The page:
I suddenly knew Arizona was home, while driving one autumn afternoon with the windows down, when some words from a song on the John Denver cd I was listening to grabbed my full attention. Heading towards Thunderbird Park, for a hike, my eyes became misty as I surveyed the surrounding beauty of the Valley, and I heard the lyrics, “When he first came to the mountains his life was far away,” blaring from my car’s speakers. The decision of moving to the desert was reaffirmed at that moment. The journey had begun several years prior when my family took a trip to Arizona for the first time. I had an inkling the Grand Canyon State could one day be home, as I was basking in the sun poolside (barefoot and shirtless), after feasting on a traditional Thanksgiving Day meal. On our second visit to Arizona my wife and I decided, simply for the heck of it, to take our son to Tempe for an Arizona State University promotional event deemed Sun Devil Days. After exploring the campus, and seeing glorious Palm Walk, I remember thinking this just seems like home.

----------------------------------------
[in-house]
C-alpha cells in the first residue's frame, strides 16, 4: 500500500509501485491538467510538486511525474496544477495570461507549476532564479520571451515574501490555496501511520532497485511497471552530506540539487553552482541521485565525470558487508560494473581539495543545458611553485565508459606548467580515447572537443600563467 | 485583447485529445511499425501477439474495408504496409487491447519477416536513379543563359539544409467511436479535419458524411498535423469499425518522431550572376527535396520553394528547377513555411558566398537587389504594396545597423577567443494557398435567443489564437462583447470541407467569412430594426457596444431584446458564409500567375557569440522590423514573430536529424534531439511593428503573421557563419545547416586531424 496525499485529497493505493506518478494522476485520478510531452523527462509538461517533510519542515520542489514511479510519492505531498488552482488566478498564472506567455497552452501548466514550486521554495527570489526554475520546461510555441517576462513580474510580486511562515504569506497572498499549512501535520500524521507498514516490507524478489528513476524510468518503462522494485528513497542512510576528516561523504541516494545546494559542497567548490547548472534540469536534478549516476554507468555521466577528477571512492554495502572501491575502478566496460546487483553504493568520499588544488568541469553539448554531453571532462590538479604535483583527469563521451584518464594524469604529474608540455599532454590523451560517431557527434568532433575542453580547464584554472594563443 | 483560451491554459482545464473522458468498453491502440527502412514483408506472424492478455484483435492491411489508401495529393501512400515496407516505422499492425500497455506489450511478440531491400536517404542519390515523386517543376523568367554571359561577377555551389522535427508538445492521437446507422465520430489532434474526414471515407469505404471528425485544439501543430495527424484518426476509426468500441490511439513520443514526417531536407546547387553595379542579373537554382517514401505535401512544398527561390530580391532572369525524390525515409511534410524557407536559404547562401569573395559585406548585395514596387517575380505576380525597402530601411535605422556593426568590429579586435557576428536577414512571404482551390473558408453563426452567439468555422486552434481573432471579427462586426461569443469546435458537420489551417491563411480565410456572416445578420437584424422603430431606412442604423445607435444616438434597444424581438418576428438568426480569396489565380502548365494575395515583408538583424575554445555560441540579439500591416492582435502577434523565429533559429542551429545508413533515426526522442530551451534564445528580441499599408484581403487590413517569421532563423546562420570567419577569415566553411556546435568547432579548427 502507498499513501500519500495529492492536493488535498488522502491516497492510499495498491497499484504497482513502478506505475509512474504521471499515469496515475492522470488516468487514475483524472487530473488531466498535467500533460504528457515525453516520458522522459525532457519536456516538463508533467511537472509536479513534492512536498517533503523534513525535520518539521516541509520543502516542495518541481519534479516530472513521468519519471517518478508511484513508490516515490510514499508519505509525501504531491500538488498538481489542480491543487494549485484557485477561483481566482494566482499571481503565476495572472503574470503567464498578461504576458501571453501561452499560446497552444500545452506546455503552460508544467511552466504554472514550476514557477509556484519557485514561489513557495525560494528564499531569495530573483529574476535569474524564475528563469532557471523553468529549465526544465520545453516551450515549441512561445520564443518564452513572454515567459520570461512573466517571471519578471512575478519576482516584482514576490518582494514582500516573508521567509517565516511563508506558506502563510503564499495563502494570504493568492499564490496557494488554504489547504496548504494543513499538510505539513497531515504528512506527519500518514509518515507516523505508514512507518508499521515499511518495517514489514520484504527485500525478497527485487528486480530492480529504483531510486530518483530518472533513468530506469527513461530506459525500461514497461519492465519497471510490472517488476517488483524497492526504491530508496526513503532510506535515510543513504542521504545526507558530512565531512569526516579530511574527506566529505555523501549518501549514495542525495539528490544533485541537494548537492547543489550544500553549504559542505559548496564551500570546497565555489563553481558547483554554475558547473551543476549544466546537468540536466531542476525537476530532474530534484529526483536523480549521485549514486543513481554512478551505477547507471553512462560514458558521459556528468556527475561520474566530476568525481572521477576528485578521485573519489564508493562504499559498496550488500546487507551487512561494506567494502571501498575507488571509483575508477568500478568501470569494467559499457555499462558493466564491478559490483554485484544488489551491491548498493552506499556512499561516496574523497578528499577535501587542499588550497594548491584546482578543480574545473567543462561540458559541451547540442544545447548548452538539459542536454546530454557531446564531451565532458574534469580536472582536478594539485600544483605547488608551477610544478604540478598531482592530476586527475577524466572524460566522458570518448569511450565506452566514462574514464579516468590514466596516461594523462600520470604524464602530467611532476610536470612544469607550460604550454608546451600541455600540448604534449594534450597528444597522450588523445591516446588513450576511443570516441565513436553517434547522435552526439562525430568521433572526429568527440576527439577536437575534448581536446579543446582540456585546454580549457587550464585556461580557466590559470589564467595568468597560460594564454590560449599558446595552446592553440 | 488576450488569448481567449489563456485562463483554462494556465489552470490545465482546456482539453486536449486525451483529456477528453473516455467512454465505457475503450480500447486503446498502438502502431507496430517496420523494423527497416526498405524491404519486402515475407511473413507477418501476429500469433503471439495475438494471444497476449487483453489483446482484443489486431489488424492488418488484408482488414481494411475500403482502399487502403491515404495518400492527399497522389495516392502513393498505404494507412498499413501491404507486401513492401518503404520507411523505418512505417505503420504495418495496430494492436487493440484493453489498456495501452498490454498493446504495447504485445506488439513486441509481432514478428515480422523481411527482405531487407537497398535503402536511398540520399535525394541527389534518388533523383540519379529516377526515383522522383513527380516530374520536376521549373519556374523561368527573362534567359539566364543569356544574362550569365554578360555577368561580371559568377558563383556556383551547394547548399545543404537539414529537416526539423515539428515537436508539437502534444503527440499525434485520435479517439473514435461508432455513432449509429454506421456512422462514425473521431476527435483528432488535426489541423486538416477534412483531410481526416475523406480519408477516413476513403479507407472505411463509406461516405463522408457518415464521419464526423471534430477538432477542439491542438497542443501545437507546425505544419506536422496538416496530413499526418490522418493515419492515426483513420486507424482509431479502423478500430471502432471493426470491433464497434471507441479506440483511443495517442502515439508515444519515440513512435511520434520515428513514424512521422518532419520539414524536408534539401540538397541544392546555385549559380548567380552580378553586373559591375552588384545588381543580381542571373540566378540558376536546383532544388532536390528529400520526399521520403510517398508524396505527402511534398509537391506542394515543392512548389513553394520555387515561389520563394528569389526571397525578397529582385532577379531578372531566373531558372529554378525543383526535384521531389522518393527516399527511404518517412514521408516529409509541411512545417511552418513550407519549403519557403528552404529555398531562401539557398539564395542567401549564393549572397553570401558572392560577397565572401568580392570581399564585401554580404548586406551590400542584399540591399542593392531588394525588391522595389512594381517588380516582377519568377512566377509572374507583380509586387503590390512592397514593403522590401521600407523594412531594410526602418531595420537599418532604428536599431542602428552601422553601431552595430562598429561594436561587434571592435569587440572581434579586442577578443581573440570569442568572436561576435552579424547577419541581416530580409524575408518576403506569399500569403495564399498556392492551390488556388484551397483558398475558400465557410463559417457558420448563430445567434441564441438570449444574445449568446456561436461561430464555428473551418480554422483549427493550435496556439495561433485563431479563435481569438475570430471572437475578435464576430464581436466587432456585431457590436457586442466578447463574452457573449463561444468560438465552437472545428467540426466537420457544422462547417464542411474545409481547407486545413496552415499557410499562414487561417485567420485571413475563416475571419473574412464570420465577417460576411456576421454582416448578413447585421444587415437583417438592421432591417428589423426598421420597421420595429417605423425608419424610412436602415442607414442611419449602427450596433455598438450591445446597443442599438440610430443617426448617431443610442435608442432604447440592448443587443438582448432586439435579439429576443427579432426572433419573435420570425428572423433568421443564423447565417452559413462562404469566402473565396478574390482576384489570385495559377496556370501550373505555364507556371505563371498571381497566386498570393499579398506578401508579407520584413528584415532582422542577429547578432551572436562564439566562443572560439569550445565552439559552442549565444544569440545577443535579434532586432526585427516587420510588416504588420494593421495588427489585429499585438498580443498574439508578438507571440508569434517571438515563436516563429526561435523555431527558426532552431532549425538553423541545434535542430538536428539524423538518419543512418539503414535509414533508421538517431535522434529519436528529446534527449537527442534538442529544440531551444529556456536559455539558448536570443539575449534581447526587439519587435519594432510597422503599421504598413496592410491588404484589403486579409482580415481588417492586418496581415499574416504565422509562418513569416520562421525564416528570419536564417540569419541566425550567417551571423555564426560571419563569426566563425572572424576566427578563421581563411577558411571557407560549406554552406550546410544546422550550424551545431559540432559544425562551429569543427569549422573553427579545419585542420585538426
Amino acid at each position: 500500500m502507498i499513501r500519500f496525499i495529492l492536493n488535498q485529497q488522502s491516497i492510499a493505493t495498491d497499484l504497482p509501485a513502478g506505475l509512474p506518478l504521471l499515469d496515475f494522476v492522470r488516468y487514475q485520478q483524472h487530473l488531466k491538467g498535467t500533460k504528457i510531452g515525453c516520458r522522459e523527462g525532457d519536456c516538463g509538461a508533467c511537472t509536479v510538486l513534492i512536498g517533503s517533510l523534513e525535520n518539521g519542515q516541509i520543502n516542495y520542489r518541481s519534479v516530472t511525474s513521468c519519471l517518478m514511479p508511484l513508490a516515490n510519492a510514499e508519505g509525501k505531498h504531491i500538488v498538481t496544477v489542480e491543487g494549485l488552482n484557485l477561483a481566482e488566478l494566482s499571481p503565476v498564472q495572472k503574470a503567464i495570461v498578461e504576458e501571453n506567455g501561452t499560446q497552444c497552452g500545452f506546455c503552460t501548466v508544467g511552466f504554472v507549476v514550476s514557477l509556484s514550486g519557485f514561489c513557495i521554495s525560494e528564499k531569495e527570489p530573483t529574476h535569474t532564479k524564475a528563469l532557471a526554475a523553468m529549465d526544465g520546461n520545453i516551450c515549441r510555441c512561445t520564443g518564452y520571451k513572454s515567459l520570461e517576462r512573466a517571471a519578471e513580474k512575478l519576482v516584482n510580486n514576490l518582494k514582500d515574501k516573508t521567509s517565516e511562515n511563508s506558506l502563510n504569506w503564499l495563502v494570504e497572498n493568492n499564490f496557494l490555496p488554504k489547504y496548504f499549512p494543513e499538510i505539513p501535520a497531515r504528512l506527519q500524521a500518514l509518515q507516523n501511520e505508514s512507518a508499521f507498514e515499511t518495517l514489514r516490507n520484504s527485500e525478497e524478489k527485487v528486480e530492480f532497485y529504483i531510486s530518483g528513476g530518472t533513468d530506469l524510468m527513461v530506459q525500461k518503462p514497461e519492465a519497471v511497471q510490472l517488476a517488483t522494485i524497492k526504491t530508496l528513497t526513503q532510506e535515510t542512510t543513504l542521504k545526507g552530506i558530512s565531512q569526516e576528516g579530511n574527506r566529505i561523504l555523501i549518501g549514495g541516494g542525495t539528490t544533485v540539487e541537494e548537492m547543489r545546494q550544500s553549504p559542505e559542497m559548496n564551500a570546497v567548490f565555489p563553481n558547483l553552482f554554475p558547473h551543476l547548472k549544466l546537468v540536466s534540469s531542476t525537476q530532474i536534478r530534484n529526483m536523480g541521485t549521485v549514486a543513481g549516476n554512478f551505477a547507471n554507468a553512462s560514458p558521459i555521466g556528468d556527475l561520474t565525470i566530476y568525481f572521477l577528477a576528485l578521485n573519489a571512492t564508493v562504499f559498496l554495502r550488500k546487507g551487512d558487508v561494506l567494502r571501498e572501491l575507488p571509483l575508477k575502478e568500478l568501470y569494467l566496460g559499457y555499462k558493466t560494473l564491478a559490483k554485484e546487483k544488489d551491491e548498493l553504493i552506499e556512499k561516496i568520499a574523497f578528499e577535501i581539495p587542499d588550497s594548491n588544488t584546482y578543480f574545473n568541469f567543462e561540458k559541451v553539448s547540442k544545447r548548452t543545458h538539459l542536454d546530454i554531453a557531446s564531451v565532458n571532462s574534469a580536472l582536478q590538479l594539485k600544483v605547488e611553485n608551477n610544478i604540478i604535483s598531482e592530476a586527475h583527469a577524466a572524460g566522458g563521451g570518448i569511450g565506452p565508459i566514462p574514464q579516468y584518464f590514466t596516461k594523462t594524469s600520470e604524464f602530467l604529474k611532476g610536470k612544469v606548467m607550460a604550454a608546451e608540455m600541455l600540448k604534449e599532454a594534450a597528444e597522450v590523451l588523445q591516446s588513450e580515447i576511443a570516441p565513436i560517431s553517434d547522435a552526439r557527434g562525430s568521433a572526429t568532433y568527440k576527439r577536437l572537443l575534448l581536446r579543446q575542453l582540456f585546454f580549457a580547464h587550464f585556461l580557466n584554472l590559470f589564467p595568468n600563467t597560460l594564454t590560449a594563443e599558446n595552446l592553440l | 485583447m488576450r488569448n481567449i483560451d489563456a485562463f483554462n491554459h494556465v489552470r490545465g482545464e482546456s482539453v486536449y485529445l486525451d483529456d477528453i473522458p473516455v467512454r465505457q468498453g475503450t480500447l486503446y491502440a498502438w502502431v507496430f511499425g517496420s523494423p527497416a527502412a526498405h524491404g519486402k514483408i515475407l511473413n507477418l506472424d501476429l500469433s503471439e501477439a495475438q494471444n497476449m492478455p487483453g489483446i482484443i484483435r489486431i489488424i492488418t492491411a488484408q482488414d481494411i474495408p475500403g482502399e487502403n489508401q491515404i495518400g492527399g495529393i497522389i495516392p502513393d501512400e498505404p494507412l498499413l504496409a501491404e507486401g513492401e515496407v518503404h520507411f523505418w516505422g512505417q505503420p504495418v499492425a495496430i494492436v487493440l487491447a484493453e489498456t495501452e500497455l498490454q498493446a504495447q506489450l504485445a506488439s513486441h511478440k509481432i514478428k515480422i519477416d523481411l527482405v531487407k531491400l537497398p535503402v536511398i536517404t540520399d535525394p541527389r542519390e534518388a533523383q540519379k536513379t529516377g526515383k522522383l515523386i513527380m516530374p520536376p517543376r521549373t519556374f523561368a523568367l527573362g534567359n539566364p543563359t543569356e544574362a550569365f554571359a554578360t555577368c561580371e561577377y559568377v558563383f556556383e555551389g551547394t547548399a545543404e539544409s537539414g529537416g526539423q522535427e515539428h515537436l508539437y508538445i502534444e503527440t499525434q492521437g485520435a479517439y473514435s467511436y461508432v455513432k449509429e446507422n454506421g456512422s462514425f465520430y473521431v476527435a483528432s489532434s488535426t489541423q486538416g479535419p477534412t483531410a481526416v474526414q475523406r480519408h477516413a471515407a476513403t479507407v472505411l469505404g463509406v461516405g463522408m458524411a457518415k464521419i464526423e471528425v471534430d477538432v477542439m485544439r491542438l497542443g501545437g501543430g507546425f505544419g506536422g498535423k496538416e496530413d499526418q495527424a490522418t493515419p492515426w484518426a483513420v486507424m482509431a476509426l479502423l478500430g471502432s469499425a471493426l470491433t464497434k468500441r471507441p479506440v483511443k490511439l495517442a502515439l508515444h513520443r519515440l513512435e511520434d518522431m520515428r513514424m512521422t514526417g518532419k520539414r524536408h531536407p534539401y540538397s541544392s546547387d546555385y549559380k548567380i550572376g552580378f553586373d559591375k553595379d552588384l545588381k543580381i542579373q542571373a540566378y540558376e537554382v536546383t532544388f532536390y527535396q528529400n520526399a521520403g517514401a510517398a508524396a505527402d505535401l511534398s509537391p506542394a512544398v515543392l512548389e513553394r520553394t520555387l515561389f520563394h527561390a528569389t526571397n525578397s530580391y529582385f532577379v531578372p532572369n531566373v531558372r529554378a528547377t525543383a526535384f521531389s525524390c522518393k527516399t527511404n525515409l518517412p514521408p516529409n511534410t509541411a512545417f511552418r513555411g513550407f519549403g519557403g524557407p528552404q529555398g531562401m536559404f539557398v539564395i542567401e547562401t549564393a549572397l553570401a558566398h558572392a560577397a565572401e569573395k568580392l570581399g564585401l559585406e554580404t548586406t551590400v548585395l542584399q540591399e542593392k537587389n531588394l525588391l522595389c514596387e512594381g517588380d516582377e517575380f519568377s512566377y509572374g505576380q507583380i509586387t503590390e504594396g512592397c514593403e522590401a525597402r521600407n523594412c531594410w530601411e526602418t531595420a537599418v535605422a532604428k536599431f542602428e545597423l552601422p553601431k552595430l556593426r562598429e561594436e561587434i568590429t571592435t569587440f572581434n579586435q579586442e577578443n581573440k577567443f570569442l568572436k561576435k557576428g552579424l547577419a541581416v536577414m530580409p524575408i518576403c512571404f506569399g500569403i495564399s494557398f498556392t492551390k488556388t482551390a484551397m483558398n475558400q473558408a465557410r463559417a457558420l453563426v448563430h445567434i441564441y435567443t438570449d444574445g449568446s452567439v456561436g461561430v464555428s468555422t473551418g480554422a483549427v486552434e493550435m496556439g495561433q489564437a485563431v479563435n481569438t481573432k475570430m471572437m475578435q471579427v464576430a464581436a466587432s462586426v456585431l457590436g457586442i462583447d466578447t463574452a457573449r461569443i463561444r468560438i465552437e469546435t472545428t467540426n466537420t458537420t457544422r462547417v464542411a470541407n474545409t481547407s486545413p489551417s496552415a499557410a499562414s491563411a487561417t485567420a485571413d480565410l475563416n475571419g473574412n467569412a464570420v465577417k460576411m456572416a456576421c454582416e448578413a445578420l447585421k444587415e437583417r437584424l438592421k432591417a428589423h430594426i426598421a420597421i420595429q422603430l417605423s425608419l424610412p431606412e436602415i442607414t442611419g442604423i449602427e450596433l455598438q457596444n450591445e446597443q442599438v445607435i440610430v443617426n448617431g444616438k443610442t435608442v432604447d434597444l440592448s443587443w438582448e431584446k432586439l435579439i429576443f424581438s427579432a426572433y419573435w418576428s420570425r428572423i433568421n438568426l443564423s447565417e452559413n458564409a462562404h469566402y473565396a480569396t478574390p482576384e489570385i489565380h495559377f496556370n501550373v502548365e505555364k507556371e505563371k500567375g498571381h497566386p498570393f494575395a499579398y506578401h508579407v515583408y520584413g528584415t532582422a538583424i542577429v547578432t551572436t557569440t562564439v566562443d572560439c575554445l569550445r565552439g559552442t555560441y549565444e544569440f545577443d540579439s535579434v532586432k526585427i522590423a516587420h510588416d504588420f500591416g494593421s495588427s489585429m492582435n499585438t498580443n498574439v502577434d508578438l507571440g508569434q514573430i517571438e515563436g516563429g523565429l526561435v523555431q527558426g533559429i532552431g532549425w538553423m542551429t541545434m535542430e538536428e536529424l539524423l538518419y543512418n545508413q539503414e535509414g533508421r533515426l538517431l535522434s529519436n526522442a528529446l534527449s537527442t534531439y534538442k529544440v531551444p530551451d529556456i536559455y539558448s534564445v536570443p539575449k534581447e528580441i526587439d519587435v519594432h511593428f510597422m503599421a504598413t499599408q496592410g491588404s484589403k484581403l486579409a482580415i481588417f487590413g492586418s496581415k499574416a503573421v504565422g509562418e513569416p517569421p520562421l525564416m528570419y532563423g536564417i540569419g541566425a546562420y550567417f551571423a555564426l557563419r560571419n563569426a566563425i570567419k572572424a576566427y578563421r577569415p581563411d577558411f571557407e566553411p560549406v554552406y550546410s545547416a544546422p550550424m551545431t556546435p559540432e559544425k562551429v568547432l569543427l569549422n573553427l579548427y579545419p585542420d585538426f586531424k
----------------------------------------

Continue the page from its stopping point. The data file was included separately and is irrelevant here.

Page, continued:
As lifelong Iowans my wife and I had never seriously considered moving away. That is until our son was offered an academic scholarship to attend ASU. We were intrigued by the idea of leaving the Hawkeye State, at first, and then we grew with excitement at the prospect of beginning a new adventure; however, how could we even contemplate leaving our family and the only lives we had ever known behind? After many “happy hour” discussions we decided to have faith, take the plunge, and follow our son to the Valley of the Sun. We traded snow, squirrels, and the fear of striking deer on the highway, for sunshine, lizards, and the fear of falling rocks. Life in the desert has been an adjustment, but shortly after moving here, and hearing the soothing voice of John Denver sing the personally relevant and powerful words, “He left yesterday behind him, you might say he was born again, you might say he found a key for every door,” I knew Arizona was home.